Russia’s recent bombing of a Syrian base used by UK and US Special Forces exposes the flaws in the UK’s blanket “no comment” approach. The differences in the US and UK responses to the incident reveal that this policy is neither desirable nor standard practice amongst the UK’s allies.
The Wall Street Journal (WSJ) has recently revealed that, in June, a Russian aircraft targeted a garrison in Southeastern Syria which was used by American and British Special Forces in their fight against ISIS. The attack missed 20 British Special Forces by just 24 hours and killed four US-backed rebels.
US and UK reactions to the strike
Much of the subsequent discussion has been on the specifics of the attack and its implications for future intelligence sharing with Russia; however, few have considered massive difference in the US and UK response. Given that the two allies shared use of the base, one may expect both countries to have shared a sense of outrage at the attack. However, their responses have been hugely different.
The US has very publicly criticised the actions of Russia. After a similar attack in July, “US military and intelligence officials” gave a number of details about the two strikes and argued that it was part of a continued attempt by Russia to pressure the Obama administration into agreeing closer cooperation over the skies of Syria. Many officials, albeit anonymously, also shared their concerns over implications of the strike for the pending intelligence sharing agreements between the two countries. After the attack, Secretary of State John Kerry went to Moscow in a “hastily organized and very secretive” meeting to try to avoid similar incidents from happening again.
In stark contrast, the UK has remained silent. In response, the Ministry of Defence (MOD) simply stated: “We do not comment on Special Forces”. In fact, even as this WSJ article marks the second article in two months documenting the presence of UK Special Forces in Syria the UK Government remains silent and refuses to acknowledge they are operating in the country.
The UK’s “no comment” policy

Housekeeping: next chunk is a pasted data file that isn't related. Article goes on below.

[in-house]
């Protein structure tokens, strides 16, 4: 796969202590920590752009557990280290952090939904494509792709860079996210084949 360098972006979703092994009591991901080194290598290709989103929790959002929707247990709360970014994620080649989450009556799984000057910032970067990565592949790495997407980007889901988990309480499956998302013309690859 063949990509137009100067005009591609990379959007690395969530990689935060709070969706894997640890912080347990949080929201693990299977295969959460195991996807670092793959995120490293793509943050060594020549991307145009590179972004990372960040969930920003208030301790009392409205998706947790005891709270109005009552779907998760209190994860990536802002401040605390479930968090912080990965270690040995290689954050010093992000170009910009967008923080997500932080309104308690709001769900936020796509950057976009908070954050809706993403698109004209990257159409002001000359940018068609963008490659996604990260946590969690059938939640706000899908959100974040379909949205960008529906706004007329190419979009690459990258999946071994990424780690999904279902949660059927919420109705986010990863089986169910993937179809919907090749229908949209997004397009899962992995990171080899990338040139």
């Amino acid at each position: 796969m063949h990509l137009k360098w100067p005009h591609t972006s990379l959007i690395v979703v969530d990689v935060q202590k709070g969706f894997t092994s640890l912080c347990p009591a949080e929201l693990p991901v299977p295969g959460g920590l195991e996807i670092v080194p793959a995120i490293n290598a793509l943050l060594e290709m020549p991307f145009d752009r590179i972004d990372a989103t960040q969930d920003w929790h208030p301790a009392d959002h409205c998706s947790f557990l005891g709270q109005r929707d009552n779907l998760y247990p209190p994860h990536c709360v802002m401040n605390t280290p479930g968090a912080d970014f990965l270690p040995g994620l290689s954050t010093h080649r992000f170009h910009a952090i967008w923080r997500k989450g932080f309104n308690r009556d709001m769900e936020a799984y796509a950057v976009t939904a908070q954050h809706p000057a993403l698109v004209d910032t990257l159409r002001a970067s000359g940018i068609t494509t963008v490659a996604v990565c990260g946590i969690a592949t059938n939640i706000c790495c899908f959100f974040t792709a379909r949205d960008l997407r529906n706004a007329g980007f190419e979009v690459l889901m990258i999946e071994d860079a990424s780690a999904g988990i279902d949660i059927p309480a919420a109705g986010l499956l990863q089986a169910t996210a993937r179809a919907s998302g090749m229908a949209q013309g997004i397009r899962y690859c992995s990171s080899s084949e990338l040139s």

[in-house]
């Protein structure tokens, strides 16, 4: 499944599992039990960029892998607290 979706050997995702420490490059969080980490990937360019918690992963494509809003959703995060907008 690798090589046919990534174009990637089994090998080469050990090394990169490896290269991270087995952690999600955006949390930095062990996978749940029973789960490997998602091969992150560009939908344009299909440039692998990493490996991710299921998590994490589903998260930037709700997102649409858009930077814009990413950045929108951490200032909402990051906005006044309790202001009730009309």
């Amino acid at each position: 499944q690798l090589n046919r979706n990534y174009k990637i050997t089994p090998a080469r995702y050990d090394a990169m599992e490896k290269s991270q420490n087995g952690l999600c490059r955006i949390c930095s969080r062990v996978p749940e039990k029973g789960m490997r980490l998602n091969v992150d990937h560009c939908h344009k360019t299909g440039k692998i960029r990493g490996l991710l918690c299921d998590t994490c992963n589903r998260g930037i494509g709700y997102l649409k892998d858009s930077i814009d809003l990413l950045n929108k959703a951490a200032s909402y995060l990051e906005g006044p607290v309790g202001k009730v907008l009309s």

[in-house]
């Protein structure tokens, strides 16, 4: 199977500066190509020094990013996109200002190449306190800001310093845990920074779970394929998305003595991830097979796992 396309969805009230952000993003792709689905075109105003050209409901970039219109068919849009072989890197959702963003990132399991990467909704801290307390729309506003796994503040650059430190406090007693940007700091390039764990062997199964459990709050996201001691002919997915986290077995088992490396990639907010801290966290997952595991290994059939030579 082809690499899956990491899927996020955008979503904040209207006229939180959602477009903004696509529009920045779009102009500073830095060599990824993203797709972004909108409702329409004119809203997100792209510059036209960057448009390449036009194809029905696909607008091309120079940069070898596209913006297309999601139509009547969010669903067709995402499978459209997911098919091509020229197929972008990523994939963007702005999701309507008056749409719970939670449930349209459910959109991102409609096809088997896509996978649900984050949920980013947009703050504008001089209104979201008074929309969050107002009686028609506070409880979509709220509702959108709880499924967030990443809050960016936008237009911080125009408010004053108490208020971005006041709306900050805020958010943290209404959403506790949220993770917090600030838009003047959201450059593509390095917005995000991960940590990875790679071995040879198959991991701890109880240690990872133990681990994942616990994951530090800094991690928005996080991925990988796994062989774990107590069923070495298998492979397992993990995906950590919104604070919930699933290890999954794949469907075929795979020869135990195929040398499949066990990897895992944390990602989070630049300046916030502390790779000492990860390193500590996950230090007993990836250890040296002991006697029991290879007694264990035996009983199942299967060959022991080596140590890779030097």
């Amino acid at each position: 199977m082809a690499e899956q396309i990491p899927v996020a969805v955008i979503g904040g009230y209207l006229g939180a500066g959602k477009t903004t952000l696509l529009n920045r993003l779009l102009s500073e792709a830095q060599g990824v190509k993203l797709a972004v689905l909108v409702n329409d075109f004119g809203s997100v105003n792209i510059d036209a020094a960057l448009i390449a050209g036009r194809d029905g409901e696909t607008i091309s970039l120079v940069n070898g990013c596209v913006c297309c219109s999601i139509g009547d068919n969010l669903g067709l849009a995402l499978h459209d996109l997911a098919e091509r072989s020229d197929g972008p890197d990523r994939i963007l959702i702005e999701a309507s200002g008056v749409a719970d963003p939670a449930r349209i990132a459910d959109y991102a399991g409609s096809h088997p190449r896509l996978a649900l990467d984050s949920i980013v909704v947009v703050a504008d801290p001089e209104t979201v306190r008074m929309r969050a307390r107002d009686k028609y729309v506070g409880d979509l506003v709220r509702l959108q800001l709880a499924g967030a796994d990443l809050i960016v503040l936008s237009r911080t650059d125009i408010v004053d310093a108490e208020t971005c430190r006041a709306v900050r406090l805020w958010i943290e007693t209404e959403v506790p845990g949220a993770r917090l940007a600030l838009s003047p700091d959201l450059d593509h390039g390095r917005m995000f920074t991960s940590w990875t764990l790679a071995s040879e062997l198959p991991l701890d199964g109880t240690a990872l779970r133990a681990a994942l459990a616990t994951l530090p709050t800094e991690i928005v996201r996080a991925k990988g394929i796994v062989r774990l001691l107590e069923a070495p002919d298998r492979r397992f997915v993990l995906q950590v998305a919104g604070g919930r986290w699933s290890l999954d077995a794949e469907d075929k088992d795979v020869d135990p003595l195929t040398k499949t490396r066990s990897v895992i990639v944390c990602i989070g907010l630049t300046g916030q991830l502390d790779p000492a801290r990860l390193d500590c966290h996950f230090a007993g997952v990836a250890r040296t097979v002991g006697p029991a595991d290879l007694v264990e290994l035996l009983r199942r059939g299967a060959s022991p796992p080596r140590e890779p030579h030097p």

The MOD’s “long-held policy” of not commenting on Special Forces is well established. This most recent revelation adds to a long list of other incidents where, against mounting evidence, the UK has continued to avoid acknowledging their presence. For example, in March this year, when a story emerged that a British Special Forces Operative had fired on and destroyed an ISIS suicide truck, the response was: “The Ministry of Defence does not comment on Special Forces.” Similarly, in June 2016, when it was reported that British Special Forces are on the front line in Syria in the fight against ISIS, the MOD responded that: “It is our longstanding policy that we don’t comment on Special Forces operation”.
Given the changing nature of these conflicts this approach may no longer be feasible. Special Forces are increasingly sent on long-term deployments to coordinate local forces and take part in combat in conflict zones, rather than the traditional “sharply in, sharply out” approach. For example, reports from Iraq, Libya and Syria indicate that Special Forces are now being used to train, advise and fight alongside local forces. Not only does this mean the presence of Special Forces is more likely to be exposed but it means that the justification of a blanket “no comment” approach – to avoid compromising the mission – are no longer as applicable.
The approaches of the UK’s allies